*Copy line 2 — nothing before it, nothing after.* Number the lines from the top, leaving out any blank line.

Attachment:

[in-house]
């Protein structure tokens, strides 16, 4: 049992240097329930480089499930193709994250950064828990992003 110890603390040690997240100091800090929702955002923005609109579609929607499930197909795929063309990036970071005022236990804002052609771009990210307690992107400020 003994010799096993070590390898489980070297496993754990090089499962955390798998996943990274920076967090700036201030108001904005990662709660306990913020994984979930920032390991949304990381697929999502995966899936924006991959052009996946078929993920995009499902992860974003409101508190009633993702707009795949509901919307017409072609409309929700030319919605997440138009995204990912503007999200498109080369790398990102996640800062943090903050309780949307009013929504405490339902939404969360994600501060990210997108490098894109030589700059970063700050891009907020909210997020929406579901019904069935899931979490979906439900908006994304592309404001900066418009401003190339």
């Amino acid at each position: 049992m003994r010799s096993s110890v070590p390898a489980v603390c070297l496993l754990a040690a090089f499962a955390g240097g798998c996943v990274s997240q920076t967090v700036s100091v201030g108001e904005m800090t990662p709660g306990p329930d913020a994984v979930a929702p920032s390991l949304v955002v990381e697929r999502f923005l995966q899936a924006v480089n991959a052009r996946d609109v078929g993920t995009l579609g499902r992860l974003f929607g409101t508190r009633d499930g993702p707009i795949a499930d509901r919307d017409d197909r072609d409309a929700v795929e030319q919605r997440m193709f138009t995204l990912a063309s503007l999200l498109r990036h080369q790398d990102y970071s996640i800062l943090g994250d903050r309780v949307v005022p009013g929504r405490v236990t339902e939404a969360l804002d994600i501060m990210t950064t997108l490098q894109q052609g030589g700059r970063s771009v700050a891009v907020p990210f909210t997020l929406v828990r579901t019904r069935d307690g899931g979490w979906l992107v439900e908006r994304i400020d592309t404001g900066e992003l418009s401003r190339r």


């Protein structure tokens, strides 16, 4: 049992240097329930480089499930193709994250950064828990992003 110890603390040690997240100091800090929702955002923005609109579609929607499930197909795929063309990036970071005022236990804002052609771009990210307690992107400020 003994010799096993070590390898489980070297496993754990090089499962955390798998996943990274920076967090700036201030108001904005990662709660306990913020994984979930920032390991949304990381697929999502995966899936924006991959052009996946078929993920995009499902992860974003409101508190009633993702707009795949509901919307017409072609409309929700030319919605997440138009995204990912503007999200498109080369790398990102996640800062943090903050309780949307009013929504405490339902939404969360994600501060990210997108490098894109030589700059970063700050891009907020909210997020929406579901019904069935899931979490979906439900908006994304592309404001900066418009401003190339």